Free literature dissertation idea for whoever wants it: A comparative analysis of contemporary women authors who re-tell classics. The textual pairings Joseph Conrad’s Heart of Darkness and Ann Patchett’s State of Wonder, Goethe’s Faust and V.E. Scwab’s The Invisible Life of Addie LaRue, and Charles Dickens’ David Copperfield and Barbara Kingsolver’s Demon Copperhead. It is a rich set of texts and stories, because Patchett and Schwab fully embrace the gender swap. Not only do the central characters of the story become women, the stories themselves are rooted in the needs and concerns of women. Kingsolver takes a different approach. She retains the gender of the central character, but repositions the story in contemporary Appalachia. Gender issues circulate throughout the story, but are secondary to issues of poverty and addiction.
Last year, I joined/helped form a book club for women academics at my work. There are relatively few of us, and it was an attempt to build and strengthen our connections. Generally, I’m a bit skeptical of book clubs, and stick most closely to my “Not a book club” reading discussions with my friend DJ Librarian. This one has gone very well, though. We’ve made it through the first round of everyone picking books and there was only one dud. Even the person who picked it was underwhelmed. Right now, it’s mostly fiction and pretty light. I listen to many of the books or try to get them on my kindle, but I miss having a tactile book when everyone else is paging through theirs. What I have learned from this experience is that the founder of the book club has excellent taste in reading material. Outside of bookclub, I’ve read several books she’s recommended and all have been great. She recommended Demon Copperhead to me and called it life changing. It wasn’t life changing for me, but Demon Copperhead is a really great book.(Discussion of the books larger trope ahead, but I’ll try to avoid real spoilers.)
It was the hardest book I’ve listened to in a long time. Normally, once an audio book hooks me, I plow right through it. I’ll listen 7-8 hours a day as I do chores around the house and take breaks to play mindless phone games or scroll through social media. A 20+ hour book will sometimes take me a week, sometimes just 3 or 4 days, depending on when I start it and how much I listen during the week. Demon Copperhead is a 21 hour listen that took me at least three weeks to finish. I had to take breaks. I had to skip one part, because I knew what was going to happen and could not witness it; and, the part I had to skip came well before the character descended into a opioid addiction that felt all too real and familiar.
In one of the lighter books I’m reading for book club and to recover after Demon Copperhead, a mother and daughter are talking about another person who lives in their building. The mother explains that the other woman, “…wasn’t always like that. She’s just … lonely.” The daughter says she has her husband, implying that the woman cannot be lonely with someone else around. The mother says, “There are many ways of being lonely, darling.” What makes Demon Copperhead so good and so difficult for me is that Kingsolver captures the all the complicated loneliness of opioid addiction. The loneliness of the addict. The loneliness of living with an addict. The loneliness that creeps into the families and communities surrounding addicts.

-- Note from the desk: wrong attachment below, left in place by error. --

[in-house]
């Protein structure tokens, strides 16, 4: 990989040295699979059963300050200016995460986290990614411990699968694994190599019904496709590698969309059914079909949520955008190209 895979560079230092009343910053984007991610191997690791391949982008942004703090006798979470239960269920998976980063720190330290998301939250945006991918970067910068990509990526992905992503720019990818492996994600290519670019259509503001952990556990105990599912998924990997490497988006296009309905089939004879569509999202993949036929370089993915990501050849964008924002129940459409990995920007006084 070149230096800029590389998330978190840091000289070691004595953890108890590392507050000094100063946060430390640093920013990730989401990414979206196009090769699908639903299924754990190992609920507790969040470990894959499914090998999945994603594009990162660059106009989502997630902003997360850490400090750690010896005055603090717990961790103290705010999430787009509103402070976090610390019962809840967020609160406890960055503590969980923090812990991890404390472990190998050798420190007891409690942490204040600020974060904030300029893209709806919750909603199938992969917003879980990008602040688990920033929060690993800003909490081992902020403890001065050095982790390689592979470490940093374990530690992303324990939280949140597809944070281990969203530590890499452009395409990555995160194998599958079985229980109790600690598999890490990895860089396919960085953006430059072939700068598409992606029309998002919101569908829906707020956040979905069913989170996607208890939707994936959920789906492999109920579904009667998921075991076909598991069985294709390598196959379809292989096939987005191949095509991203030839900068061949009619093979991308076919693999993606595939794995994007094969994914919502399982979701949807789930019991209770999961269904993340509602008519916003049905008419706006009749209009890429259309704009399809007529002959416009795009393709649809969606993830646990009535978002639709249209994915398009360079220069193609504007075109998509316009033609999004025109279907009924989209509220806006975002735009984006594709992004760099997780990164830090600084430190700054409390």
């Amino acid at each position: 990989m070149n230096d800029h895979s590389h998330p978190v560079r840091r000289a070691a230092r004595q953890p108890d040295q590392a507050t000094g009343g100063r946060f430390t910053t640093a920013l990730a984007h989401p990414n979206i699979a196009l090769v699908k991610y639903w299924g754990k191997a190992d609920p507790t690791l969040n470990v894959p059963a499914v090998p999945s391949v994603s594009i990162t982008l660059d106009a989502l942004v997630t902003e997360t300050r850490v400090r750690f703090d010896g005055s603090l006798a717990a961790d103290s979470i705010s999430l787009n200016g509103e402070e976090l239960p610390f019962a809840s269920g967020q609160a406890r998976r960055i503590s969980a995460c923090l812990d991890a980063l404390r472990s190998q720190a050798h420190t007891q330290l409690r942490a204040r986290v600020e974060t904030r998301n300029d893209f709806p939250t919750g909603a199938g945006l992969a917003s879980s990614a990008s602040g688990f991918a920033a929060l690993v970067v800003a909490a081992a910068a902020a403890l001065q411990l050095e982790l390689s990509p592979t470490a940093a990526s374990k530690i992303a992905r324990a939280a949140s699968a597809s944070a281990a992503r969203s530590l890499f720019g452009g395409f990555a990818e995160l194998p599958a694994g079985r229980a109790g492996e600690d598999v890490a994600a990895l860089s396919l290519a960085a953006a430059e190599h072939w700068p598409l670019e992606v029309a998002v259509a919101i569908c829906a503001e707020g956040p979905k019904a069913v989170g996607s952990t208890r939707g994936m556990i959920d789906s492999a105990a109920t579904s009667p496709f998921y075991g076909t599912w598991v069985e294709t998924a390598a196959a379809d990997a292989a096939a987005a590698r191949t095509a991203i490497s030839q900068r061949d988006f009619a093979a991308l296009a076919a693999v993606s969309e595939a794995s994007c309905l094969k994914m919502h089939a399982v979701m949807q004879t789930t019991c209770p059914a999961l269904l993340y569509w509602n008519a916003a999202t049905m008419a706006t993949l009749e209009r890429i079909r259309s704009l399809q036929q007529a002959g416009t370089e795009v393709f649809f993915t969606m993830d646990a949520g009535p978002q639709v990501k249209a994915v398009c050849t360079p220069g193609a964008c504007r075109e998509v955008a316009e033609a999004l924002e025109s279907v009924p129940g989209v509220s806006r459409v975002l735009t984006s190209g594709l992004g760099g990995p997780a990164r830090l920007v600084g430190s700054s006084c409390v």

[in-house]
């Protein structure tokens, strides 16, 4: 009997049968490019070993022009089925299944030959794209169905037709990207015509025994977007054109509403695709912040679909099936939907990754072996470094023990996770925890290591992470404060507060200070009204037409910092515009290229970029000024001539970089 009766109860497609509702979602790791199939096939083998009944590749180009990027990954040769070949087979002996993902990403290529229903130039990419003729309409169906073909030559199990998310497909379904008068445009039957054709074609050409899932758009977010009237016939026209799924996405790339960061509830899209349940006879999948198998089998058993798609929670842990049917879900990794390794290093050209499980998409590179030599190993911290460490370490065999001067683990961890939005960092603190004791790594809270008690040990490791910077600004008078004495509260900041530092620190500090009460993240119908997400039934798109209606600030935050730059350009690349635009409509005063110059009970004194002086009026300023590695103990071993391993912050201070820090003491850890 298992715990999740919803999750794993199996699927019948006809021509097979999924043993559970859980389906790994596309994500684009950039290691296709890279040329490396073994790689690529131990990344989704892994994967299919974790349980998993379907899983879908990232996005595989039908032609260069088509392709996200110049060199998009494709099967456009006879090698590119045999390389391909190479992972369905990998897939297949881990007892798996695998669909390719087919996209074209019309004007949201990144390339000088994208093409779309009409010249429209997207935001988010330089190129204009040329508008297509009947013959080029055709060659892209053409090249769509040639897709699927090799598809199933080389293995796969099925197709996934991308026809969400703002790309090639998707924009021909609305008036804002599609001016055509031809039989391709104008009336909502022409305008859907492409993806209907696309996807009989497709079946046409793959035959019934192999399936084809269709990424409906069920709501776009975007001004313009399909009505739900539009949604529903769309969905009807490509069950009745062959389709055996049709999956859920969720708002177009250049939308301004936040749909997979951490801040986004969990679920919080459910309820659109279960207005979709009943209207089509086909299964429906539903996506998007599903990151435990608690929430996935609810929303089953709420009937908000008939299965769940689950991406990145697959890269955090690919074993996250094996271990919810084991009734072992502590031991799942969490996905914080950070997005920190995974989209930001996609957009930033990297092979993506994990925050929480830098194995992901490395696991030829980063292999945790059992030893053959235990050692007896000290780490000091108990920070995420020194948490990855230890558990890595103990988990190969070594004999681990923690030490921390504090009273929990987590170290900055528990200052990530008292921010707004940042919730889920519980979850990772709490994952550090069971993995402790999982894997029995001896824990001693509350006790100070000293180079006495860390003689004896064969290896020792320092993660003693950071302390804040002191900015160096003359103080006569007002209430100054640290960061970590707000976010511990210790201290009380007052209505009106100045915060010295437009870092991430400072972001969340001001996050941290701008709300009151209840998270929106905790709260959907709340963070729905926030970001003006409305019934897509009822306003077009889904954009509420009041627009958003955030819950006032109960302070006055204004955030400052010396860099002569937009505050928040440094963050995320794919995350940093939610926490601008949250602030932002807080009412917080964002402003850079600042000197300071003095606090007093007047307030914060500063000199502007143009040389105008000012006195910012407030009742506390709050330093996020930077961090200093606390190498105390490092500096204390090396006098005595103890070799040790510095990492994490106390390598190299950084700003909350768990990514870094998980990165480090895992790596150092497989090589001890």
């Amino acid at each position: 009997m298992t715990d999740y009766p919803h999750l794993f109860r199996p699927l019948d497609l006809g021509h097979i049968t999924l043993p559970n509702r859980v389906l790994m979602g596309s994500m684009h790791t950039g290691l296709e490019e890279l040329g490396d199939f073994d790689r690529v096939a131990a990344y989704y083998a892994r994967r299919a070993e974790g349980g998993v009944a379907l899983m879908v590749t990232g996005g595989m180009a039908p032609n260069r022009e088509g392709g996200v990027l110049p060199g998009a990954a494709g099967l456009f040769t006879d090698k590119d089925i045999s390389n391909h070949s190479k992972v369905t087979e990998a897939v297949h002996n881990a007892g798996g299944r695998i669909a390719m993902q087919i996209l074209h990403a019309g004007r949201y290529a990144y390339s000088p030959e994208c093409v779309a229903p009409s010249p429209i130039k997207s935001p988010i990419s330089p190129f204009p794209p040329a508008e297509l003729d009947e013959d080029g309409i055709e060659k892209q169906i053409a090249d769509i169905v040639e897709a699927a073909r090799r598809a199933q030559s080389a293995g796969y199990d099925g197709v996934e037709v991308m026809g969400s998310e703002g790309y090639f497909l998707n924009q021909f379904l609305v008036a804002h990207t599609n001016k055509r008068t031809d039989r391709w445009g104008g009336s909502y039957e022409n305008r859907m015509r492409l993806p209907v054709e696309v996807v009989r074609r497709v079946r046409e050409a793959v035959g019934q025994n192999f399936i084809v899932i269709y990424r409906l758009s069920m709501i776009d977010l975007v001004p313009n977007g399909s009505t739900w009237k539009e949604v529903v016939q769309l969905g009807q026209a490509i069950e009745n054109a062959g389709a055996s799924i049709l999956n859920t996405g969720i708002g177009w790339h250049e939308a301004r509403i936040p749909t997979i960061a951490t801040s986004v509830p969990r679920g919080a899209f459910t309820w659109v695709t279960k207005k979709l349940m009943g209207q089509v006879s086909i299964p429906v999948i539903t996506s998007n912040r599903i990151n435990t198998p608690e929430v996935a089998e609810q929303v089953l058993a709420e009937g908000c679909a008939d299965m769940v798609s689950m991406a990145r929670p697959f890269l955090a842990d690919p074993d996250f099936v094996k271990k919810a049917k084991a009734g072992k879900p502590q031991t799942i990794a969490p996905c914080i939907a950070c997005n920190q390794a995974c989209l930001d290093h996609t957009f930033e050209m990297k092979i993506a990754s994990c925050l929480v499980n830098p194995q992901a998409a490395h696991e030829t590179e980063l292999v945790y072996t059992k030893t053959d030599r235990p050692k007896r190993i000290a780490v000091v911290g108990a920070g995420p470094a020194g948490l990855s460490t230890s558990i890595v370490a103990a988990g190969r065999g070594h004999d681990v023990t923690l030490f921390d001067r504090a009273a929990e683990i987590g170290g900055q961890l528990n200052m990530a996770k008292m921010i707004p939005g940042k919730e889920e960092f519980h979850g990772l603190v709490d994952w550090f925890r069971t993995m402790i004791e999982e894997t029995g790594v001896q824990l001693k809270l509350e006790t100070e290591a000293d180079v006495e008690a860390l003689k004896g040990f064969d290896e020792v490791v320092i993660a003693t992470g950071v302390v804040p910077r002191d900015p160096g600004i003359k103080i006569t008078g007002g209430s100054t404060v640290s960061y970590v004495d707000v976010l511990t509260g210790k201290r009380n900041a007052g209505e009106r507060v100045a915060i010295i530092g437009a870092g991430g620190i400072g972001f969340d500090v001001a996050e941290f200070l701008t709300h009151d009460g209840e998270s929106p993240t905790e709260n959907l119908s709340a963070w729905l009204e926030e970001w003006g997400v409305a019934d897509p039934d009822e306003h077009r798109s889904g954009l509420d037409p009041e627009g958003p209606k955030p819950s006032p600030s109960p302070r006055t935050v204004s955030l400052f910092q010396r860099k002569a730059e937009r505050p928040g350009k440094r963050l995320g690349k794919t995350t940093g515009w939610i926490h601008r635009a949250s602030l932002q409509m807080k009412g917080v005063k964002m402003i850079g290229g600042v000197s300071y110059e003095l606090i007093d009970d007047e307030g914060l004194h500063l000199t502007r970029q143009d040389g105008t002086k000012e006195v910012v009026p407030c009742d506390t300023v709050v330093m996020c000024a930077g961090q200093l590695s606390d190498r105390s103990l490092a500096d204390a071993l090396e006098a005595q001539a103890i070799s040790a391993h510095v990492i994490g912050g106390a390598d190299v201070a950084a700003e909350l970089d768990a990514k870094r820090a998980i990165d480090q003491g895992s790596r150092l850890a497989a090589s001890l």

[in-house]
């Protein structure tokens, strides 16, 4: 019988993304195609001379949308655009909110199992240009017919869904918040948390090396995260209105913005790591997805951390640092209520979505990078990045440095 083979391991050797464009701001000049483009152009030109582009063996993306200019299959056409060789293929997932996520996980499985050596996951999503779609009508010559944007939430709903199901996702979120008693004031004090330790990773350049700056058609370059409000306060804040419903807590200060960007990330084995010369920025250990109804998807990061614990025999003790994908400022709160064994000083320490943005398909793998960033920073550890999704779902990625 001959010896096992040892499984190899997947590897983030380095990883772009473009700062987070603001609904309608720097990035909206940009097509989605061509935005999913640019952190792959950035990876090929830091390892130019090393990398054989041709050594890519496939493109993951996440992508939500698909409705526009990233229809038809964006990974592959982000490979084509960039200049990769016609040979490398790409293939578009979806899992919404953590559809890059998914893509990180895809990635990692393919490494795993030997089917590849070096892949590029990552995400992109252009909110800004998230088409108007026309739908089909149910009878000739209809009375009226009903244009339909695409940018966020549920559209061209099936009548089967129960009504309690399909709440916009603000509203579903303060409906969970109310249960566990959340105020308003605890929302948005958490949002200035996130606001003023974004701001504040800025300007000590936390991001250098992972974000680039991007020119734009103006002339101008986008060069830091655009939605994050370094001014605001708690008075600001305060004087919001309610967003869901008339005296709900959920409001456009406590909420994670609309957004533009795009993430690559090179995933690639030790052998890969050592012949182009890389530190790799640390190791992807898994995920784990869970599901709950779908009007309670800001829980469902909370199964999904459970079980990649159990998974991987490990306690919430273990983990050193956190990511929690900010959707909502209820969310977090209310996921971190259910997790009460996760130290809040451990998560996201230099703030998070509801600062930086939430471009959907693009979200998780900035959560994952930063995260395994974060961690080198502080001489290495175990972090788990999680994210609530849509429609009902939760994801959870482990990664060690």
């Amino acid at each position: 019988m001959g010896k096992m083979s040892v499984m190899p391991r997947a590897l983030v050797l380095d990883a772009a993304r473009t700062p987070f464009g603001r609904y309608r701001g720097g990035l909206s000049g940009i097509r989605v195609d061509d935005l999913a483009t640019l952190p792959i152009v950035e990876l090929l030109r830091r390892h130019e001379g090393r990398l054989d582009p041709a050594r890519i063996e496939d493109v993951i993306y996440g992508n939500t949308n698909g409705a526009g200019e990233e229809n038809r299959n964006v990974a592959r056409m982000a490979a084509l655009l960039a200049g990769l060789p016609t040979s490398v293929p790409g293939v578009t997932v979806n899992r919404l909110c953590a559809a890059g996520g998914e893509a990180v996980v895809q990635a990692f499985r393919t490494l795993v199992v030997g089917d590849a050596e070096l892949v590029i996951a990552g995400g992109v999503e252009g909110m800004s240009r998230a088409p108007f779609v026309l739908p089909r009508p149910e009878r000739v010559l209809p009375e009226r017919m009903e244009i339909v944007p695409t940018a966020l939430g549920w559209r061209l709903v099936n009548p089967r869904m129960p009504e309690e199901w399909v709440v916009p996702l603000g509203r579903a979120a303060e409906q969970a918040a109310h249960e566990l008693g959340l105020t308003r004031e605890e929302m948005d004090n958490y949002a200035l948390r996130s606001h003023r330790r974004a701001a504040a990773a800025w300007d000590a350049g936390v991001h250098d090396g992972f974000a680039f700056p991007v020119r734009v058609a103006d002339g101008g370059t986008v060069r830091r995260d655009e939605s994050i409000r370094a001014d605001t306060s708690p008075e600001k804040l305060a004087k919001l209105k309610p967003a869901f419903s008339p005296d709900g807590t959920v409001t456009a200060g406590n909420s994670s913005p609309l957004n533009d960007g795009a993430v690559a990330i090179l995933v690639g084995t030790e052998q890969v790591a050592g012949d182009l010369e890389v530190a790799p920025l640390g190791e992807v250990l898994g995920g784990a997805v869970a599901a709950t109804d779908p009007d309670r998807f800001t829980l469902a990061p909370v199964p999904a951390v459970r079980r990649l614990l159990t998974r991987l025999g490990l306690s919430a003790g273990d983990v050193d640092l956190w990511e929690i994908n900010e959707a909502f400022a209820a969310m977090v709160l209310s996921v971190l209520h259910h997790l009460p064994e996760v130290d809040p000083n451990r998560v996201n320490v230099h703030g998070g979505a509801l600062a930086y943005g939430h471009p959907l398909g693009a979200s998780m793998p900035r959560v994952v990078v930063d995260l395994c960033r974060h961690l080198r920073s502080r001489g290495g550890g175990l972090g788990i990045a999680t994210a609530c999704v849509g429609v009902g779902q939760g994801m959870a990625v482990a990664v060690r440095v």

I didn’t entirely know about the addiction storyline in Demon Copperhead. Given what I knew of the book, I suspected there would be one, but I felt ready to face it. I did okay for the first two thirds of the book, and it wasn’t actually the addiction that made it so hard for me. It was the loneliness. She captured what it is like to be next to someone who just isn’t there. What it is like when the person you love, who once loved you, and who you think should be most able to see you clearly, no longer sees you. When the person you loved is only ever physically present, never fully participating in the life you’d tried to build together.
Hanif Abdurraqib has a simple, haunting, black and white sign in his house. The white frame surround a black backdrop, with white text that looks like those old building signs that allowed you to push in and pull out the letters to change the information. I know about this sign, because I follow him on Instagram and he occasionally posts pictures in front of it. The sign reads, “Yes, but my lonely is mine.” It is a Toni Morisson quotation. (Yes, that Morrison book’s crept up quite a few notches on my “To Be Read” list.) Six years out from my divorce, fully settling into my single life, I feel that quotation. My lonely is mine now and its made all the difference in the world.
Demon Copperhead was hard because it so vividly depicted what it is like when your lonely is not your own. It reminded me, and that reminder hurt like an old scar that’s been hit or re-opened. It isn’t a book that offers much escape from the world, but Demon Copperhead shines a light on some important aspects of the world that often go unseen.